McNamee told federal prosecutors and Mitchell that he injected
Clemens with steroids and human growth hormone; Clemens has
repeatedly denied what amounted to the most sensational allegations
in the Mitchell report. Neither Clemens nor McNamee has testified
under oath.

"I don't think there's any question that Roger's going to
appear before the committee, and that he'll be out there before the
full lights, answering questions," Davis said. "It's in
everybody's interest that you sit down and talk before that, in one
form or another, but we're still discussing that with him."

First things first, though.

It sounds as though Selig has won over some members of the
committee by merely asking Mitchell to conduct his investigation --
and by beginning to follow some of the report's recommendations,
including setting up a permanent branch of the commissioner's
office responsible to look into drug use in the sport.

Fehr might expect tougher questioning.

"The players' union needs to be very careful and keep in mind
we're talking about the integrity of the game," said Rep. Elijah
Cummings, a Maryland Democrat. "If they do not act now, I don't
know when they're going to act. We have now been provided with
information that says that we do have a problem, some of it
systemic."

Management and the union will be pressed about moving testing
outside their control.

"That's something we've felt strongly about: "The more
independent and transparent the testing authority is, the better
the program's going to be," said Phil Schiliro, chief of staff for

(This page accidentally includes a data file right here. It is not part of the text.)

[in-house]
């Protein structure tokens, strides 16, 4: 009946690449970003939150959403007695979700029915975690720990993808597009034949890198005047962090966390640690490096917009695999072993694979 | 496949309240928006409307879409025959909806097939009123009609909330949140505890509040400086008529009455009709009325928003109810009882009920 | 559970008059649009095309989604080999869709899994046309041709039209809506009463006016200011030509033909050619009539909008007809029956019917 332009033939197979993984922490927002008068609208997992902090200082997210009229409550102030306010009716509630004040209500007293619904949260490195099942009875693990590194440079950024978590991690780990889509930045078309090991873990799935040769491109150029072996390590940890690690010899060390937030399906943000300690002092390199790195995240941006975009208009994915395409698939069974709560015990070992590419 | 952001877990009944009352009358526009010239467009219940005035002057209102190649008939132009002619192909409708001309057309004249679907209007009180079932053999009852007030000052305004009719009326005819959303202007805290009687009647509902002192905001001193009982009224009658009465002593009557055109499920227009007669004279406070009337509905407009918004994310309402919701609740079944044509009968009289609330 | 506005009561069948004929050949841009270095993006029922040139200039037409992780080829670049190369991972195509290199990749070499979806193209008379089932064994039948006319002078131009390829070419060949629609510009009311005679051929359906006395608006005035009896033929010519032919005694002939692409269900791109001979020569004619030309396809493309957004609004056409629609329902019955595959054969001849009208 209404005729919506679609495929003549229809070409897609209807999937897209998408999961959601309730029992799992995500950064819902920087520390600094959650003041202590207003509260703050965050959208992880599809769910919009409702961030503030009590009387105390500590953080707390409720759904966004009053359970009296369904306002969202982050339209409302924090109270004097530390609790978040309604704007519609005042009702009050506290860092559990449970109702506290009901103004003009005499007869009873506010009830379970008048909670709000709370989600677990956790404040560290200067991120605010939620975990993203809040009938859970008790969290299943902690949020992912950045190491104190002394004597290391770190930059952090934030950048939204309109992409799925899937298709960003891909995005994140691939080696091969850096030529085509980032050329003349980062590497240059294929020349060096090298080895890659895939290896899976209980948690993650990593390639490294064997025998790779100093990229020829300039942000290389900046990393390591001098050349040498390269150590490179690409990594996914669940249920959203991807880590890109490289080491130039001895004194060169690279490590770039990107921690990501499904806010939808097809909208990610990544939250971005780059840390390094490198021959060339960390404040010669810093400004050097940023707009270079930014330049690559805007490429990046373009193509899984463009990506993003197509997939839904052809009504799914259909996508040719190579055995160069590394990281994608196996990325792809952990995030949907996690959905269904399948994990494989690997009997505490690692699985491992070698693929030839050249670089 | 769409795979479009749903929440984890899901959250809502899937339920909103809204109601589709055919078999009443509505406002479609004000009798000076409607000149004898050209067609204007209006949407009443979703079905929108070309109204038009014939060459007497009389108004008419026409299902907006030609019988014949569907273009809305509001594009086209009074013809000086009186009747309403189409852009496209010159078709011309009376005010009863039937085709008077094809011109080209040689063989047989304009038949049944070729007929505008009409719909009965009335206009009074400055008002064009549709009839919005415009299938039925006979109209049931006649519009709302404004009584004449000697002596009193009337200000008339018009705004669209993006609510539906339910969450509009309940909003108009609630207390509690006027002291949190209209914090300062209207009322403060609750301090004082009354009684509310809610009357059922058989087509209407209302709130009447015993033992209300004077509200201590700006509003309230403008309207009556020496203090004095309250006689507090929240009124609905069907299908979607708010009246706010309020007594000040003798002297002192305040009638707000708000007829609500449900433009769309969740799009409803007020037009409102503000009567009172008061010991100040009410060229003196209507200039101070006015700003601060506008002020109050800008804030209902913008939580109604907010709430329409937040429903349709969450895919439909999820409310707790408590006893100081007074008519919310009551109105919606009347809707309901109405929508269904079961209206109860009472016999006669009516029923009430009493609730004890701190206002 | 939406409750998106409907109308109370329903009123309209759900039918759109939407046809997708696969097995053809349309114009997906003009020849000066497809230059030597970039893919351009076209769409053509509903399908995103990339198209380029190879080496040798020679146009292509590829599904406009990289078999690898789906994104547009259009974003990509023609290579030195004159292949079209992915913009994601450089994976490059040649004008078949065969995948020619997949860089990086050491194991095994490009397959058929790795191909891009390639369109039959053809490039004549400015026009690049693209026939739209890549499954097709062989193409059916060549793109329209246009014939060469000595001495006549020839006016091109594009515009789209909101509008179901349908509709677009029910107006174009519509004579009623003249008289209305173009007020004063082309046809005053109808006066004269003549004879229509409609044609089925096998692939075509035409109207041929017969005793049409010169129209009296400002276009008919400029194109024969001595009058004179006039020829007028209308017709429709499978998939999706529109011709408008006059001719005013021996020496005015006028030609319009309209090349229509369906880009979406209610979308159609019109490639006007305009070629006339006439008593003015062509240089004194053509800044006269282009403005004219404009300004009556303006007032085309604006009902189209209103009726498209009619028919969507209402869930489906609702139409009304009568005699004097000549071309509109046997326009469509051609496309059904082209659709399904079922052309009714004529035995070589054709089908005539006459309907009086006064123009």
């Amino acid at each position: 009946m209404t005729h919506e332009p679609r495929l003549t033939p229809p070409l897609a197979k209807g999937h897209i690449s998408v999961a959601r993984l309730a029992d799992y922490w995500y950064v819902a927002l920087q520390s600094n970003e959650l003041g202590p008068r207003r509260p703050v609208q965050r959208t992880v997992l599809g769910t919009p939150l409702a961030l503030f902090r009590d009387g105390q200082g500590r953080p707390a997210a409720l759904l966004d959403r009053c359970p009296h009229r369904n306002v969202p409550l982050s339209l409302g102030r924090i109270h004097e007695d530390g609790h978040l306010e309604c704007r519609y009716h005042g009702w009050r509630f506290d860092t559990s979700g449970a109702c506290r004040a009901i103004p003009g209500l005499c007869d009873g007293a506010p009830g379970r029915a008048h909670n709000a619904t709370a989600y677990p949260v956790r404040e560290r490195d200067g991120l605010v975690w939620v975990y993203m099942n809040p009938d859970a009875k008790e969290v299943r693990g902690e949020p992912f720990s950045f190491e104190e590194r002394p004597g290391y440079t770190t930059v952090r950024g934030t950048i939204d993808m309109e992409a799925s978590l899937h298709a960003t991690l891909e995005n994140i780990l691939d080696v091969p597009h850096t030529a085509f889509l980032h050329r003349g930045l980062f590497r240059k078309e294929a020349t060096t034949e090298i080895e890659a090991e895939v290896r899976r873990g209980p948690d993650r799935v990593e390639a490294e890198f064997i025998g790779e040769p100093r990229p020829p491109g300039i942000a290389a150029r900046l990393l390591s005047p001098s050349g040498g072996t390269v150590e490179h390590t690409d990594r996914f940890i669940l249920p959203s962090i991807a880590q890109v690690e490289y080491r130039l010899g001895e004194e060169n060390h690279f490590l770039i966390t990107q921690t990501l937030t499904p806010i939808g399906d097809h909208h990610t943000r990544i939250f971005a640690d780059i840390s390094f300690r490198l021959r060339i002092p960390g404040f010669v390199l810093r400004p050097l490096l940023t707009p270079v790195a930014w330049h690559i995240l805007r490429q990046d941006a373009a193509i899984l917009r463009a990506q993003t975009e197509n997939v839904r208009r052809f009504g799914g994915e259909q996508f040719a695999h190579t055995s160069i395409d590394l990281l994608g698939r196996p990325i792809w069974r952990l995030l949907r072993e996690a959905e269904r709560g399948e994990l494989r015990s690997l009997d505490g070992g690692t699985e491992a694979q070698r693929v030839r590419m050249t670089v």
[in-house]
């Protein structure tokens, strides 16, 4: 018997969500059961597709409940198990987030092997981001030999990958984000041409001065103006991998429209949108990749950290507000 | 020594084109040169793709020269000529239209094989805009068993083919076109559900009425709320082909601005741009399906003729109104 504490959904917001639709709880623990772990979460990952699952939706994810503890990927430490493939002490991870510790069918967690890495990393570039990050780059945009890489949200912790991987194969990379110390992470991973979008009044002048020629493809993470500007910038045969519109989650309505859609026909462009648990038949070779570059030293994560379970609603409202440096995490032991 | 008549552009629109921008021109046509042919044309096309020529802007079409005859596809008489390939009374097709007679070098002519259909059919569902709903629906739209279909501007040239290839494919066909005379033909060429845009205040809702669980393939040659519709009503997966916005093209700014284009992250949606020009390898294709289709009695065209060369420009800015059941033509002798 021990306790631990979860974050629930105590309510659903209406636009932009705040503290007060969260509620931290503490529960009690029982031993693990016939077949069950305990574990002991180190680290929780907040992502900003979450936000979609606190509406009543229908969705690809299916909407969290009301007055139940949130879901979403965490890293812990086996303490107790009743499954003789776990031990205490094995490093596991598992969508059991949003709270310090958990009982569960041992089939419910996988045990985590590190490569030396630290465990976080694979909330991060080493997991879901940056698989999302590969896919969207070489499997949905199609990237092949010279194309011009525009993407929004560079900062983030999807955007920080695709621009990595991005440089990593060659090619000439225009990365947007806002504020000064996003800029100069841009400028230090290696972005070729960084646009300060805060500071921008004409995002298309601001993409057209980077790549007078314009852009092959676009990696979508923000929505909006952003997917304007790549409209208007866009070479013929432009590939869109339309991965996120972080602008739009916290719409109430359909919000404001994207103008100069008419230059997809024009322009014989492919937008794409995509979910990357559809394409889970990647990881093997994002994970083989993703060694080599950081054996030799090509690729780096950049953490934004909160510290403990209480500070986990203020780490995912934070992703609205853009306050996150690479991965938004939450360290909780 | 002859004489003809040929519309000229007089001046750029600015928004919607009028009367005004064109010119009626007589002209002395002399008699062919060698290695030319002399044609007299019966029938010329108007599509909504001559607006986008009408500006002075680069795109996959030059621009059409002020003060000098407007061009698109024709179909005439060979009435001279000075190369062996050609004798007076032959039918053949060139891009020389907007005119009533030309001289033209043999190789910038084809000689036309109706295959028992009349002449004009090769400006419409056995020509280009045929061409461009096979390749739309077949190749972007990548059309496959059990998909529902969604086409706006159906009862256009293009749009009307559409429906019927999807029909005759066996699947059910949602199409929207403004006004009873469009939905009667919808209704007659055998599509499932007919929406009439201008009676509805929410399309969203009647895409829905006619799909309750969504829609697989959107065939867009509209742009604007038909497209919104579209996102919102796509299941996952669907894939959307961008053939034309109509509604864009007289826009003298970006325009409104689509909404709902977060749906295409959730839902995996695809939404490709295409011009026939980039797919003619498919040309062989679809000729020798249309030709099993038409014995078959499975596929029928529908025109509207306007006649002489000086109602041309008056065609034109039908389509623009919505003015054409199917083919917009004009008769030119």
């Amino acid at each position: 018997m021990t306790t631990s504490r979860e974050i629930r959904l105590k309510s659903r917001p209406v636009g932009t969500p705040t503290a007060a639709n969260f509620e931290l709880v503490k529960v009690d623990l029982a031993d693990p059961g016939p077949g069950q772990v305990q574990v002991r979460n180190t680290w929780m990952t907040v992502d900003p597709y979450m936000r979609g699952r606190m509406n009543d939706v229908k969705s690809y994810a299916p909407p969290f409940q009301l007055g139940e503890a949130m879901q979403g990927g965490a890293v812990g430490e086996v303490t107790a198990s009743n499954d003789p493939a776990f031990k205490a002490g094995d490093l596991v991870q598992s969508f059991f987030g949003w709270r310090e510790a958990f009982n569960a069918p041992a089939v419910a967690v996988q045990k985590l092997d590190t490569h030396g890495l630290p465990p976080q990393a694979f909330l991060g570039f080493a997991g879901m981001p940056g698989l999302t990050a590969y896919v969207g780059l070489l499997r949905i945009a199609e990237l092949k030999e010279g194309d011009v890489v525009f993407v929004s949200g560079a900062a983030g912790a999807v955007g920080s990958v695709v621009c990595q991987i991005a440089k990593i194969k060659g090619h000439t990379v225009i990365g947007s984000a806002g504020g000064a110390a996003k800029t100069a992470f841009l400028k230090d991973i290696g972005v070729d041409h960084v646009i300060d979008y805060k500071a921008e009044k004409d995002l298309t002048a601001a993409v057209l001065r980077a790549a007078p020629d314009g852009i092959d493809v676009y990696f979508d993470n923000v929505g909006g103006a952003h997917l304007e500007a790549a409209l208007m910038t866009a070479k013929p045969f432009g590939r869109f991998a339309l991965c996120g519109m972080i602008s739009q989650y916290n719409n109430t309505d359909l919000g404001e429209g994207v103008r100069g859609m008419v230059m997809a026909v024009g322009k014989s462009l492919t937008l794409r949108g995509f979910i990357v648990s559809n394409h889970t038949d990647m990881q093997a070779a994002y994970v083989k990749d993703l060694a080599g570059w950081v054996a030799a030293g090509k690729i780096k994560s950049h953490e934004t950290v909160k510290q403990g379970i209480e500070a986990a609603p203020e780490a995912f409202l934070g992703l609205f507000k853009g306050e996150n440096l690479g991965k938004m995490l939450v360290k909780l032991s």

committee chairman Henry Waxman, a California Democrat.

Schiliro said Fehr and Selig can expect to be questioned about
how they would modify baseball's drug policy further.

Representatives indicated Mitchell will be asked about what sort
of cooperation he received from players.

"Maybe some of the members will be interested to know how he
determined some players were and some players weren't involved.
Might be helpful to know that answer," said Rep. Christopher
Shays, a Connecticut Republican. "In other words, he named about
80 players. Does that mean the others do not use steroids or that
he just doesn't know?"

The committee continues to work on gathering evidence ahead of
the Clemens-McNamee hearing.

Davis said the panel has received the full tape of a Jan. 4
telephone conversation between those two men -- secretly recorded at
the player's end -- that Clemens' legal team played at a news
conference. The congressman said the committee is working to get a
recording of a conversation between McNamee and investigators who
work for Clemens' law firm. That took place Dec. 12, a day before
the Mitchell report was released.

Another House committee that scheduled its own hearing on
steroids in professional sports announced Monday that the Jan. 23
session would be postponed to accommodate witness schedules.

Information from The Associated Press was used in this report.